Microcontact printing is commonly used to create patterned films of molecules covalently bonded to substrates (e.g., thiols on gold). Here we describe microcontact printing of several types of noncovalently bonding molecules on mica. Due to the weaker interaction of the molecules with the substrate, environmental factors such as temperature and relative humidity play an important role. The vapor pressure of the inks also had a large impact on the fidelity of the stamped patterns. Fingering instabilities were observed for monolayers of octadecanol, docosanol, stearylamine, and stearic acid stamped at moderate relative humidity. The fidelity of the stamped pattern generally increased with the headgroup-surface interaction strength. These stamped monolayer films shed light on molecular transfer and two-dimensional spreading mechanisms.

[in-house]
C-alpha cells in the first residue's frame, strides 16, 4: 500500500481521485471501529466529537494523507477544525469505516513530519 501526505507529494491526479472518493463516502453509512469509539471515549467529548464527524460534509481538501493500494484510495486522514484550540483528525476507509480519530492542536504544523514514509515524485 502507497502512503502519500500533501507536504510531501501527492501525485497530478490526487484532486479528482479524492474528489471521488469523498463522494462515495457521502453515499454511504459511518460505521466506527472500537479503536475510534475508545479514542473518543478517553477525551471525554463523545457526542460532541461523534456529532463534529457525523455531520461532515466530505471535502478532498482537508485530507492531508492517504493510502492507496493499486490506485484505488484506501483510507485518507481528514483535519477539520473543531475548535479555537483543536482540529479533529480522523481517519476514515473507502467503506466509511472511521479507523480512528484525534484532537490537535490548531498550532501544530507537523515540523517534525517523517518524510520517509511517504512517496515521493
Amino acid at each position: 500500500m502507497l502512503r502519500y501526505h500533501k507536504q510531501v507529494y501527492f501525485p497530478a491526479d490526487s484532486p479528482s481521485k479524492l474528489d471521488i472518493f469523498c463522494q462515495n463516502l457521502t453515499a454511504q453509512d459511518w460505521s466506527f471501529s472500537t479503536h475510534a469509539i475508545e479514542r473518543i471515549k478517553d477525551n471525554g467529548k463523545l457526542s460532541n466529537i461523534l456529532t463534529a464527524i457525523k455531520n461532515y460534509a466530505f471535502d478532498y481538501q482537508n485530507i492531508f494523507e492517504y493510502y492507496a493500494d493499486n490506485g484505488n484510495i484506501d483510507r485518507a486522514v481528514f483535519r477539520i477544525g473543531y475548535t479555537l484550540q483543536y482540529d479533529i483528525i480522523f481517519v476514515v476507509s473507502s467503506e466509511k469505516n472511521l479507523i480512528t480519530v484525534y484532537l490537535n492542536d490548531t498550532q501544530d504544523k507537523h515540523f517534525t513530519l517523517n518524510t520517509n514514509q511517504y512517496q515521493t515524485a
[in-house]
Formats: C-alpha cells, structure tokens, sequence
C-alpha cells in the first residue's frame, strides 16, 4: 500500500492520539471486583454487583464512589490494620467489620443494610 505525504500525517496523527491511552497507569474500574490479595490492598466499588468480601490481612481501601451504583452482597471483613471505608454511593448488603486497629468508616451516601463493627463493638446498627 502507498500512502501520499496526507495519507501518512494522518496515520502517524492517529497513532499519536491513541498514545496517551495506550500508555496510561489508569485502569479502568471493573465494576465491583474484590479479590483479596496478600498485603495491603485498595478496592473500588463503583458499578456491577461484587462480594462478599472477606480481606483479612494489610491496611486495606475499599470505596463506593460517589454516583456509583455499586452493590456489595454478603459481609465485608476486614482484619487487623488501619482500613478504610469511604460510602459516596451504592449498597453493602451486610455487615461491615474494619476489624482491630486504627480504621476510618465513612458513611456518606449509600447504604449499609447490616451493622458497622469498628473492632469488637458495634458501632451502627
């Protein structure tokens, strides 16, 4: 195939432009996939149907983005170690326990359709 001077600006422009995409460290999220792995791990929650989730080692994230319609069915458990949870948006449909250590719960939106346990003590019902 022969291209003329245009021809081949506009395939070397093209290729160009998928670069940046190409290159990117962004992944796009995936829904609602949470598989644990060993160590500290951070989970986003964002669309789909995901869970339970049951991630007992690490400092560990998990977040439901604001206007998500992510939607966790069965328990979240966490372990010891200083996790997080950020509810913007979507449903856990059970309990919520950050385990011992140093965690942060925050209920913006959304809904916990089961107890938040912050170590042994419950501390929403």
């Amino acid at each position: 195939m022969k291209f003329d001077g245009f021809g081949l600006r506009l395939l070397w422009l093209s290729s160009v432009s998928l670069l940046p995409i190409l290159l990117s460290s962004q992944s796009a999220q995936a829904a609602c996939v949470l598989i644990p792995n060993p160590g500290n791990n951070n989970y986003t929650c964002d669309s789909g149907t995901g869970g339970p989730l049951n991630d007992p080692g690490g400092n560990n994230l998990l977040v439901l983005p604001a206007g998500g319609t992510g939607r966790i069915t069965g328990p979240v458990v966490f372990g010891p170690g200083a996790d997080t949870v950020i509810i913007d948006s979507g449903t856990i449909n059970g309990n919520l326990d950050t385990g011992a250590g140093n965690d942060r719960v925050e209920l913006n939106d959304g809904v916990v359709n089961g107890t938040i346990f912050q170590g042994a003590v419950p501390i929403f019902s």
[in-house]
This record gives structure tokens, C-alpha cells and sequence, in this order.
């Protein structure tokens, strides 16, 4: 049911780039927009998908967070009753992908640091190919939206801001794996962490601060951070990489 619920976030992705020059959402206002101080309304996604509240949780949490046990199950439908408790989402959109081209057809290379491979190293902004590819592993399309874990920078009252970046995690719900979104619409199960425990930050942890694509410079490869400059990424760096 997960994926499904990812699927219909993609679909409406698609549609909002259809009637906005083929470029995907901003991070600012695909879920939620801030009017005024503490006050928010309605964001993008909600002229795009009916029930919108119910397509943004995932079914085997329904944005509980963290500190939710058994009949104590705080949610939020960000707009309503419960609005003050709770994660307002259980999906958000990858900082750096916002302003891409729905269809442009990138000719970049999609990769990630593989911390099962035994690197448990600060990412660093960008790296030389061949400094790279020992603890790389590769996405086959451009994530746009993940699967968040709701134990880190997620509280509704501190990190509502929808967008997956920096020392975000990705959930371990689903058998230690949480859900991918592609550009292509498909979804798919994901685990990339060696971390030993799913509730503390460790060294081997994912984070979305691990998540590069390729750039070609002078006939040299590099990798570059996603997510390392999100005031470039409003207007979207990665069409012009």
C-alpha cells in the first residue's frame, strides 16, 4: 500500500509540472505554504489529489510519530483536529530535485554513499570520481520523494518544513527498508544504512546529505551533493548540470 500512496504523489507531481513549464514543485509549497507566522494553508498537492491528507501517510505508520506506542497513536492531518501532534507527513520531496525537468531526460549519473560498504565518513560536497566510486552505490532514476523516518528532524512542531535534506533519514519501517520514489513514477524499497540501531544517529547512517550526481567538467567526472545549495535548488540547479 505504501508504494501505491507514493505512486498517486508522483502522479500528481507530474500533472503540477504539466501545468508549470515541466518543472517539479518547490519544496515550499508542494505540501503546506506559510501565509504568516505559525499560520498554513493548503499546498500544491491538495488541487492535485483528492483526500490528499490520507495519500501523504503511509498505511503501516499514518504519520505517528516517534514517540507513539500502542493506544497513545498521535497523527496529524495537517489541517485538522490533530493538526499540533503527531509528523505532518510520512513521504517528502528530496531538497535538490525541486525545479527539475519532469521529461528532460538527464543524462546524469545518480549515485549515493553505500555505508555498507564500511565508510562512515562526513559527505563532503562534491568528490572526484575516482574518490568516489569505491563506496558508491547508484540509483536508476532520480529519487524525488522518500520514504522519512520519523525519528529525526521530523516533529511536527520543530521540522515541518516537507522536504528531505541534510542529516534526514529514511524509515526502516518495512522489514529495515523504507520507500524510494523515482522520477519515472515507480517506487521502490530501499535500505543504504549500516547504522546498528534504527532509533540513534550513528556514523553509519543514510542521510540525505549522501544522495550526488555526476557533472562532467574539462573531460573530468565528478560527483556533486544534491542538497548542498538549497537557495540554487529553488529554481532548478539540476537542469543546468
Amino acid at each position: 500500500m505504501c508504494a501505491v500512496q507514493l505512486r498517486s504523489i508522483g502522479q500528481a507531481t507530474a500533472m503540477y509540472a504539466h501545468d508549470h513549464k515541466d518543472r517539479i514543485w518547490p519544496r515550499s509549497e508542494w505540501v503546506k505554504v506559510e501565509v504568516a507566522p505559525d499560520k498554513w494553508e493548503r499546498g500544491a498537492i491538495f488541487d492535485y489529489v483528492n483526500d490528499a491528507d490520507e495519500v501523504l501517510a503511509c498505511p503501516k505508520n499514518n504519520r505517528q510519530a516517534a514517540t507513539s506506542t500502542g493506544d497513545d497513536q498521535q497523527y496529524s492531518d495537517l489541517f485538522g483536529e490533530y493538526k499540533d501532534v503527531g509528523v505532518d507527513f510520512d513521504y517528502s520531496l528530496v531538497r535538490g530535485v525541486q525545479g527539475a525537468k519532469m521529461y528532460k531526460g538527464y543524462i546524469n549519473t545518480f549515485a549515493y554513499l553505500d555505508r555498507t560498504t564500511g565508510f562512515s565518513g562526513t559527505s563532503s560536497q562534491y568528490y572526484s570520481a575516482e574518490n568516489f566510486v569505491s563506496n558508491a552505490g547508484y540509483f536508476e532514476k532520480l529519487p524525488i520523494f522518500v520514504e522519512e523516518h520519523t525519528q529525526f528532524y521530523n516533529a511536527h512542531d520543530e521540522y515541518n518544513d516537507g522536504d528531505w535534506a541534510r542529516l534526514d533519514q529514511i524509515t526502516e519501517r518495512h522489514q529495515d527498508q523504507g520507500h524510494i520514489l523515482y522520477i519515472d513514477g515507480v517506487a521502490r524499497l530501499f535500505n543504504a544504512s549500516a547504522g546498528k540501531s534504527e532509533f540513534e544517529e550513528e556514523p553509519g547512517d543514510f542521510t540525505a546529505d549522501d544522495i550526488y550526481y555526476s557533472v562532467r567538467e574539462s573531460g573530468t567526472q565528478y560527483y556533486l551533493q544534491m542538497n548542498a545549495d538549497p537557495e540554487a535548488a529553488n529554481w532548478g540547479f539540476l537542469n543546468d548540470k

ASJC Scopus subject areas
- Physical and Theoretical Chemistry
- Colloid and Surface Chemistry